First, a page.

The building was designed by Thomas Hannah in 1914. It is now West Hall of the Community College of Allegheny County, which has an admirable record of preserving historic buildings.

    Top of the tower
    Perspective view
    Another perspective
    From the sidewalk
  • House by Hannah & Sterling in Beverly Heights

    House designed by Hannah & Sterling

    One of the most remarkable things about the houses in the Mount Lebanon Historic District is how little they change. Many of them are preserved almost exactly as they were built—like this one, built in 1934 from a design by Hannah & Sterling. Hannah is Thomas Hannah, an architect at the end of a long and prosperous career when this house was built; Sterling was the younger P. Howard Sterling, who would continue designing houses in Mount Lebanon after his older partner died. The picture above shows the house as it appears today, and the fuzzy microfilm picture (it’s the lower of these two pictures) from the Pittsburgh Press right after the house was built matches it almost exactly.

    Pittsburgh Press, October 28, 1934.
    61 Longuevue Drive
  • Western Theological Seminary, Allegheny West

    Western Theological Seminary

    “Blue hour” pictures are very fashionable these days. Well, old Pa Pitt can do those too, if you really want them.

    Western Theological Seminary tower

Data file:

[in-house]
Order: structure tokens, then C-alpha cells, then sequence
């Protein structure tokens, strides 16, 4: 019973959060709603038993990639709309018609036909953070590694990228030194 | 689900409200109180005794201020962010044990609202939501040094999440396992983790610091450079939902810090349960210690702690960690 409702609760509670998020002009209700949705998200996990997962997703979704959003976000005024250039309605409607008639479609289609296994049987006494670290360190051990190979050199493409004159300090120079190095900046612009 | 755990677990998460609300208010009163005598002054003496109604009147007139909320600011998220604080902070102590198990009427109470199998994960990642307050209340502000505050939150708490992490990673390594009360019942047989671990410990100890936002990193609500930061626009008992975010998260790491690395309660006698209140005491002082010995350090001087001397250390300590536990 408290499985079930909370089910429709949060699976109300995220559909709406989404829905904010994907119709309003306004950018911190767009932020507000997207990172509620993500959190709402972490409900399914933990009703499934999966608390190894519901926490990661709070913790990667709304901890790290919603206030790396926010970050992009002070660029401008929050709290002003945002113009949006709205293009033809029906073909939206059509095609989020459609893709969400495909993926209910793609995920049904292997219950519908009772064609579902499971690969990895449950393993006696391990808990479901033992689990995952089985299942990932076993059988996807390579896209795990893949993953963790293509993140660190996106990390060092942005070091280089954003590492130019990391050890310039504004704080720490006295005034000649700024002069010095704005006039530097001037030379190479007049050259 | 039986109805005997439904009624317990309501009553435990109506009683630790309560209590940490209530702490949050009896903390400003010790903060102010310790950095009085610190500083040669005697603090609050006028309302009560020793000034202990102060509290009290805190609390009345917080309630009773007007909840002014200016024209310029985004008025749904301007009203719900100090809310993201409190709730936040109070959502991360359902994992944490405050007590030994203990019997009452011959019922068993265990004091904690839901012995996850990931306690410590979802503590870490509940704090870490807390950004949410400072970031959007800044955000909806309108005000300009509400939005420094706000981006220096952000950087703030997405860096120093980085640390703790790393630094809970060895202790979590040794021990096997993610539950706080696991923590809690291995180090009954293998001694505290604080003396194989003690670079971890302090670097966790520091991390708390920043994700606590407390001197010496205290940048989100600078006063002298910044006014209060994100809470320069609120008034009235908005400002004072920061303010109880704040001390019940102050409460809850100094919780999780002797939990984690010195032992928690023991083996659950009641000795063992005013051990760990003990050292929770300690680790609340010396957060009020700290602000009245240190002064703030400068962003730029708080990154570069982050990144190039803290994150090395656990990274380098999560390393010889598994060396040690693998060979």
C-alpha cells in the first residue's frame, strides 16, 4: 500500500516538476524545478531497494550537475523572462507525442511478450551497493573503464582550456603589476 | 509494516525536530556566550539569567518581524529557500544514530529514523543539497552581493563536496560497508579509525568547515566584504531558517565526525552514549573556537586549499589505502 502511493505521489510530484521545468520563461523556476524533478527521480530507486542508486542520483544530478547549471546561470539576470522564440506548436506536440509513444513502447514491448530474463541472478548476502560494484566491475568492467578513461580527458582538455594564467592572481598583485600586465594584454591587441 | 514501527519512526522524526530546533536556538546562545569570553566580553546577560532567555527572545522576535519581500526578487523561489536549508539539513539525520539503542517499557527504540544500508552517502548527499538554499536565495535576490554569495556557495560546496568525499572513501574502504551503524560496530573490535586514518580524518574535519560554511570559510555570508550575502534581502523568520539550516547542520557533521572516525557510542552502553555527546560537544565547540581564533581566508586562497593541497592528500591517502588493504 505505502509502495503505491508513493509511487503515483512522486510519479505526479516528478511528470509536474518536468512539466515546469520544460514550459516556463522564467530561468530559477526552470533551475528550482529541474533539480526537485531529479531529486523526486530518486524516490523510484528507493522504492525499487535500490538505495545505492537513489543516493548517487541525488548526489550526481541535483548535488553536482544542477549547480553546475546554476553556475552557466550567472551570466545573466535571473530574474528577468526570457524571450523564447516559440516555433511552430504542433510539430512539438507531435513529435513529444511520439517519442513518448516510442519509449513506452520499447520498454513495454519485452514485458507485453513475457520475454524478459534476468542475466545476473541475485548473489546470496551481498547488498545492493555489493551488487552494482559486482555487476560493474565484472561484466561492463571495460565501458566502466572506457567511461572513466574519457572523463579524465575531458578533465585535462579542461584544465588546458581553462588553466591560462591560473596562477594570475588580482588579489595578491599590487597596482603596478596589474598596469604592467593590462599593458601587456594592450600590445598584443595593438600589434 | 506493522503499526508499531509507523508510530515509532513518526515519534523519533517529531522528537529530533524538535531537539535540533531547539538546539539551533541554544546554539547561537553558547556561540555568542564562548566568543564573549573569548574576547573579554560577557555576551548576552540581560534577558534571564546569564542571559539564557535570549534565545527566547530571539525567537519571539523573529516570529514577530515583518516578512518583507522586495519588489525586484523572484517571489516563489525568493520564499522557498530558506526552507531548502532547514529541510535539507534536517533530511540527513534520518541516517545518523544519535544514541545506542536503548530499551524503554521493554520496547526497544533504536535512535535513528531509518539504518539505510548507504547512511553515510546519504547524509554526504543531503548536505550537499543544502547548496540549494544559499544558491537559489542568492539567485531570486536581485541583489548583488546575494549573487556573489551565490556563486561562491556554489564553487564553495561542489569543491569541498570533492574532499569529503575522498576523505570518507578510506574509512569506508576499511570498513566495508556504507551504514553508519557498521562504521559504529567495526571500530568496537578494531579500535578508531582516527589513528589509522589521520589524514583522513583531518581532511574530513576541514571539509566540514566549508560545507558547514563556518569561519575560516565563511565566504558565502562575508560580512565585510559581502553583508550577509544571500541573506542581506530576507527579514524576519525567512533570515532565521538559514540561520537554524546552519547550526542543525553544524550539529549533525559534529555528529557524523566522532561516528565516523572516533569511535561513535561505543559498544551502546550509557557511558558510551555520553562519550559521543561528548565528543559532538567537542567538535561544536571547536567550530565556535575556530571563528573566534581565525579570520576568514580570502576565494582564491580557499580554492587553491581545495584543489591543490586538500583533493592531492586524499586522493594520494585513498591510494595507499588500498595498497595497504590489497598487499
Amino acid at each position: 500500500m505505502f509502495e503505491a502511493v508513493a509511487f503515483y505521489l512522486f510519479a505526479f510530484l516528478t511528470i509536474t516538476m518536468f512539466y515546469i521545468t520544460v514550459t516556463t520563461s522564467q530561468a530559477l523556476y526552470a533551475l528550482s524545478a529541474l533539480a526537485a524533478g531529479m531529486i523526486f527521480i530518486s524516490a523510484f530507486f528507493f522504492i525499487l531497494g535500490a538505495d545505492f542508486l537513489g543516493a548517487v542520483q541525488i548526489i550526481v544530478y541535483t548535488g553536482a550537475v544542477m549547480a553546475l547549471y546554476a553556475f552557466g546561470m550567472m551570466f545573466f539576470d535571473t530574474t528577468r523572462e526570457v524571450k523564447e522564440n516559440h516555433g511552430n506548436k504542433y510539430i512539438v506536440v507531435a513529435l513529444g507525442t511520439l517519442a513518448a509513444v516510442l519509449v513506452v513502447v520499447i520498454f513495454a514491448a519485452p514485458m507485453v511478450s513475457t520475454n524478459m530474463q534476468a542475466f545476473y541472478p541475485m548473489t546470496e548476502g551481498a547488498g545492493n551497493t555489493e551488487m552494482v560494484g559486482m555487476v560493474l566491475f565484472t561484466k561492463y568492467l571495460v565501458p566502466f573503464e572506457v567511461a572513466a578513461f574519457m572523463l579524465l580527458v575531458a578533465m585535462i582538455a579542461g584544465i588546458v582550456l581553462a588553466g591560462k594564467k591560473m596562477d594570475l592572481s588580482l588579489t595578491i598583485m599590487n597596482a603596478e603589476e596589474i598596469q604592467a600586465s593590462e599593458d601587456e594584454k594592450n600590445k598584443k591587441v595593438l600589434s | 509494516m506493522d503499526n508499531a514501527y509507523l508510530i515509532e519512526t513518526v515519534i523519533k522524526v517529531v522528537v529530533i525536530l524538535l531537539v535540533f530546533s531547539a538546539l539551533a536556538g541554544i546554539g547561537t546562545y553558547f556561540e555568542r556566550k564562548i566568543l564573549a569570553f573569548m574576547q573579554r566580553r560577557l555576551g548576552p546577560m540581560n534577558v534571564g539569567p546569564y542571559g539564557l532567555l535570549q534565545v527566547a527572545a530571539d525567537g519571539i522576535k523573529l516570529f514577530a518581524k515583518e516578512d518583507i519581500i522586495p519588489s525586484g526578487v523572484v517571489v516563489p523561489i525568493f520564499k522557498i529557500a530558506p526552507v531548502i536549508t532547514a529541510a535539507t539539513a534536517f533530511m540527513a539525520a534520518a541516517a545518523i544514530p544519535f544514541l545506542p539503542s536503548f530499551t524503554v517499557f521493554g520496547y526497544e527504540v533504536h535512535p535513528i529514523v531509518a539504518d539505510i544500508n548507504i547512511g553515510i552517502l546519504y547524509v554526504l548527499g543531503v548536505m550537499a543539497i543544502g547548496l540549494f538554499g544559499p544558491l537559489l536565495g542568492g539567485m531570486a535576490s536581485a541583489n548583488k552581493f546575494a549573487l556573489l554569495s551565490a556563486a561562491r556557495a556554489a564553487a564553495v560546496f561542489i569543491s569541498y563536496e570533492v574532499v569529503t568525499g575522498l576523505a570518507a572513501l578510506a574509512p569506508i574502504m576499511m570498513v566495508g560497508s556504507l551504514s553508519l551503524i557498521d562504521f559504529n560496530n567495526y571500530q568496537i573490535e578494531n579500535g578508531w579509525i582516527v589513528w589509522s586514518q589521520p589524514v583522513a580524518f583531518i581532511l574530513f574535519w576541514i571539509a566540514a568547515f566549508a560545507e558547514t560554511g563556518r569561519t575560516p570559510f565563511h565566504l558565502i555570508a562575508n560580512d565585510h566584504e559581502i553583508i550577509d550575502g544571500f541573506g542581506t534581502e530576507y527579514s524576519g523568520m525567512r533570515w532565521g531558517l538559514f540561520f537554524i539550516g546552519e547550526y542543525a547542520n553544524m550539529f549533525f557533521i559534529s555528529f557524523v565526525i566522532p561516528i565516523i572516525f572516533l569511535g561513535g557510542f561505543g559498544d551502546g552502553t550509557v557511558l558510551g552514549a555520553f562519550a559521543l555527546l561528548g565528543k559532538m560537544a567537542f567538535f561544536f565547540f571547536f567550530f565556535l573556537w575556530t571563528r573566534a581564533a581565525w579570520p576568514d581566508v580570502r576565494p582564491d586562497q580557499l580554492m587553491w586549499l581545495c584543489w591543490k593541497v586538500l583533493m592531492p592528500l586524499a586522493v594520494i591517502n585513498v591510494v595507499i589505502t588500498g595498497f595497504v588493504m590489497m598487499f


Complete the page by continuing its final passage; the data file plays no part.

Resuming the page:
We also have pictures of the Western Theological Seminary by day.

  • Reflection of the Keenan Building

    Top of the Keenan Building reflected in a modernist skyscraper

    The top of the Keenan Building (designed by Thomas Hannah) reflected in One Oliver Plaza (designed by William Lescaze and now the K&L Gates Center). It occurs to old Pa Pitt that some modernist buildings rely for most of their visual impact on what they reflect: the sky and other buildings, usually. We might say that makes them aesthetic parasites.

  • Baptist Home, Mount Lebanon

    Baptist Home

    In the early twentieth century, orphans—of whom there were too many—were sent to live in orphanages. We don’t do that anymore, and most of the large orphanages in our area have long since been demolished. This is an exception: it was also an old folks’ home, and that function remains.

    Panoramic view of the front of the building

    Addendum: Here is a rendering of the building the way the architect designed it, from The Builder, June, 1914:

    That whole issue is devoted to works of architect Thomas Hannah, whom we had already identified as the architect from the Construction Record, as you see below.

    The original section was built in 1914, and the architect was Thomas Hannah, as we learn from the invaluable Construction Record: